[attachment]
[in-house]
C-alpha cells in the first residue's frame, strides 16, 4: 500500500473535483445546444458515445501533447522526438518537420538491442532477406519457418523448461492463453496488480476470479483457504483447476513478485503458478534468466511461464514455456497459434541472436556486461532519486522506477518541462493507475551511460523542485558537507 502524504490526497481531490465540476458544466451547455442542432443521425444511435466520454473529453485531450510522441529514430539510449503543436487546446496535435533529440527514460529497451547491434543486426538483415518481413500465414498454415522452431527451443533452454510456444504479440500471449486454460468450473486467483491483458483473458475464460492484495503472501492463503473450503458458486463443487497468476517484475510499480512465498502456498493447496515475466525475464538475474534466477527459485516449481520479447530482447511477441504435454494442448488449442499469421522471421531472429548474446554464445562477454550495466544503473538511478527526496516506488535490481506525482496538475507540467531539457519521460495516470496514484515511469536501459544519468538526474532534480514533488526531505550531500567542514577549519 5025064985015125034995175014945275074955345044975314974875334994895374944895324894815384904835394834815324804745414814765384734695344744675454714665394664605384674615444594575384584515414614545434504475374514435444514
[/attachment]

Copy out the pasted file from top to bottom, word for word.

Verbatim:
[in-house]
C-alpha cells in the first residue's frame, strides 16, 4: 500500500473535483445546444458515445501533447522526438518537420538491442532477406519457418523448461492463453496488480476470479483457504483447476513478485503458478534468466511461464514455456497459434541472436556486461532519486522506477518541462493507475551511460523542485558537507 502524504490526497481531490465540476458544466451547455442542432443521425444511435466520454473529453485531450510522441529514430539510449503543436487546446496535435533529440527514460529497451547491434543486426538483415518481413500465414498454415522452431527451443533452454510456444504479440500471449486454460468450473486467483491483458483473458475464460492484495503472501492463503473450503458458486463443487497468476517484475510499480512465498502456498493447496515475466525475464538475474534466477527459485516449481520479447530482447511477441504435454494442448488449442499469421522471421531472429548474446554464445562477454550495466544503473538511478527526496516506488535490481506525482496538475507540467531539457519521460495516470496514484515511469536501459544519468538526474532534480514533488526531505550531500567542514577549519 5025064985015125034995175014945275074955345044975314974875334994895374944895324894815384904835394834815324804745414814765384734695344744675454714665394664605384674615444594575384584515414614545434504475374514435444514